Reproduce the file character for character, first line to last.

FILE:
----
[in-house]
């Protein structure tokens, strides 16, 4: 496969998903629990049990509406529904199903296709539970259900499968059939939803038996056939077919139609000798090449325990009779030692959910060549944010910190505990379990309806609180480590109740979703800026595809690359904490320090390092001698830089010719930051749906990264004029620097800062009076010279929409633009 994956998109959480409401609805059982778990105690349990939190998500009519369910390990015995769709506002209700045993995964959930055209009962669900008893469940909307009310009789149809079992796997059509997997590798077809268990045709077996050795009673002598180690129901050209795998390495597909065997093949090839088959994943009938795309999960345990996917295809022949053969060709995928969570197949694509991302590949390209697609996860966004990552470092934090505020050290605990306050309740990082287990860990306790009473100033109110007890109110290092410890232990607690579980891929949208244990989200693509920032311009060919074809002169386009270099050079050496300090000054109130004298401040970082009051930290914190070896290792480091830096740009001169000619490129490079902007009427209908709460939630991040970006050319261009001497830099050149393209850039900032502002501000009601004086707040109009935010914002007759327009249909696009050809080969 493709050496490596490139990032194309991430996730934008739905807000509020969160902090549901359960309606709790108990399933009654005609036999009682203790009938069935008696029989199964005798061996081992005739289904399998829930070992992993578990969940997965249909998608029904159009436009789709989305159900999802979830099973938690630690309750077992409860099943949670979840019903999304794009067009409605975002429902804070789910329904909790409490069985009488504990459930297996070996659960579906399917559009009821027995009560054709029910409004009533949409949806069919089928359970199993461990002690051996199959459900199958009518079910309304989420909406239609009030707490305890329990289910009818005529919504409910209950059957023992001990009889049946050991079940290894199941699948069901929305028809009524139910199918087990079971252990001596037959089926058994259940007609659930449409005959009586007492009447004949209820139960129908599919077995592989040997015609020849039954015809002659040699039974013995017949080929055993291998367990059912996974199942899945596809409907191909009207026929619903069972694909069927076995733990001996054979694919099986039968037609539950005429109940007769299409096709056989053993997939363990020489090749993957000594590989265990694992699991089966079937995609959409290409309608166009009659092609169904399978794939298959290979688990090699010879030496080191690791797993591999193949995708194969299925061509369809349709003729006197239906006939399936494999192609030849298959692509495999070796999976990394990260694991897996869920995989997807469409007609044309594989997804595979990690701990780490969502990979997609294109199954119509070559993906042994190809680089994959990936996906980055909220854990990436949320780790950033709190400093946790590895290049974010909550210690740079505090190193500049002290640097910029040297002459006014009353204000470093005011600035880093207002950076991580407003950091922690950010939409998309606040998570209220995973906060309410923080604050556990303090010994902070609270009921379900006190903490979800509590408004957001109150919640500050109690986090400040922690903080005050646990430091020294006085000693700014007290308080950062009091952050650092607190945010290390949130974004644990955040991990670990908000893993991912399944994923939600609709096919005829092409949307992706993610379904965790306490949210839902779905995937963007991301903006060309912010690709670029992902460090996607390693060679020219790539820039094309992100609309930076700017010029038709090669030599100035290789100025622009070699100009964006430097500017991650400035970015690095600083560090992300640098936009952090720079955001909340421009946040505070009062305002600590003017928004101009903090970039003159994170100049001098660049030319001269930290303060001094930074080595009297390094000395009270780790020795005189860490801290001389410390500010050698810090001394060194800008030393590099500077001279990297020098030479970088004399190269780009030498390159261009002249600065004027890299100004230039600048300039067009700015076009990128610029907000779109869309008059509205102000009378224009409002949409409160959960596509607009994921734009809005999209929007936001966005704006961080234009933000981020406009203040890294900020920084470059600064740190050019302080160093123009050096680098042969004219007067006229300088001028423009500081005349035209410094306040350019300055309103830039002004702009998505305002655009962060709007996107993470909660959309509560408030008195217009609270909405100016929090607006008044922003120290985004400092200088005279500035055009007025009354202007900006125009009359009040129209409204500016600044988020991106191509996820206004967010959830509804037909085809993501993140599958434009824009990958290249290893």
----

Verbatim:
[in-house]
């Protein structure tokens, strides 16, 4: 496969998903629990049990509406529904199903296709539970259900499968059939939803038996056939077919139609000798090449325990009779030692959910060549944010910190505990379990309806609180480590109740979703800026595809690359904490320090390092001698830089010719930051749906990264004029620097800062009076010279929409633009 994956998109959480409401609805059982778990105690349990939190998500009519369910390990015995769709506002209700045993995964959930055209009962669900008893469940909307009310009789149809079992796997059509997997590798077809268990045709077996050795009673002598180690129901050209795998390495597909065997093949090839088959994943009938795309999960345990996917295809022949053969060709995928969570197949694509991302590949390209697609996860966004990552470092934090505020050290605990306050309740990082287990860990306790009473100033109110007890109110290092410890232990607690579980891929949208244990989200693509920032311009060919074809002169386009270099050079050496300090000054109130004298401040970082009051930290914190070896290792480091830096740009001169000619490129490079902007009427209908709460939630991040970006050319261009001497830099050149393209850039900032502002501000009601004086707040109009935010914002007759327009249909696009050809080969 493709050496490596490139990032194309991430996730934008739905807000509020969160902090549901359960309606709790108990399933009654005609036999009682203790009938069935008696029989199964005798061996081992005739289904399998829930070992992993578990969940997965249909998608029904159009436009789709989305159900999802979830099973938690630690309750077992409860099943949670979840019903999304794009067009409605975002429902804070789910329904909790409490069985009488504990459930297996070996659960579906399917559009009821027995009560054709029910409004009533949409949806069919089928359970199993461990002690051996199959459900199958009518079910309304989420909406239609009030707490305890329990289910009818005529919504409910209950059957023992001990009889049946050991079940290894199941699948069901929305028809009524139910199918087990079971252990001596037959089926058994259940007609659930449409005959009586007492009447004949209820139960129908599919077995592989040997015609020849039954015809002659040699039974013995017949080929055993291998367990059912996974199942899945596809409907191909009207026929619903069972694909069927076995733990001996054979694919099986039968037609539950005429109940007769299409096709056989053993997939363990020489090749993957000594590989265990694992699991089966079937995609959409290409309608166009009659092609169904399978794939298959290979688990090699010879030496080191690791797993591999193949995708194969299925061509369809349709003729006197239906006939399936494999192609030849298959692509495999070796999976990394990260694991897996869920995989997807469409007609044309594989997804595979990690701990780490969502990979997609294109199954119509070559993906042994190809680089994959990936996906980055909220854990990436949320780790950033709190400093946790590895290049974010909550210690740079505090190193500049002290640097910029040297002459006014009353204000470093005011600035880093207002950076991580407003950091922690950010939409998309606040998570209220995973906060309410923080604050556990303090010994902070609270009921379900006190903490979800509590408004957001109150919640500050109690986090400040922690903080005050646990430091020294006085000693700014007290308080950062009091952050650092607190945010290390949130974004644990955040991990670990908000893993991912399944994923939600609709096919005829092409949307992706993610379904965790306490949210839902779905995937963007991301903006060309912010690709670029992902460090996607390693060679020219790539820039094309992100609309930076700017010029038709090669030599100035290789100025622009070699100009964006430097500017991650400035970015690095600083560090992300640098936009952090720079955001909340421009946040505070009062305002600590003017928004101009903090970039003159994170100049001098660049030319001269930290303060001094930074080595009297390094000395009270780790020795005189860490801290001389410390500010050698810090001394060194800008030393590099500077001279990297020098030479970088004399190269780009030498390159261009002249600065004027890299100004230039600048300039067009700015076009990128610029907000779109869309008059509205102000009378224009409002949409409160959960596509607009994921734009809005999209929007936001966005704006961080234009933000981020406009203040890294900020920084470059600064740190050019302080160093123009050096680098042969004219007067006229300088001028423009500081005349035209410094306040350019300055309103830039002004702009998505305002655009962060709007996107993470909660959309509560408030008195217009609270909405100016929090607006008044922003120290985004400092200088005279500035055009007025009354202007900006125009009359009040129209409204500016600044988020991106191509996820206004967010959830509804037909085809993501993140599958434009824009990958290249290893």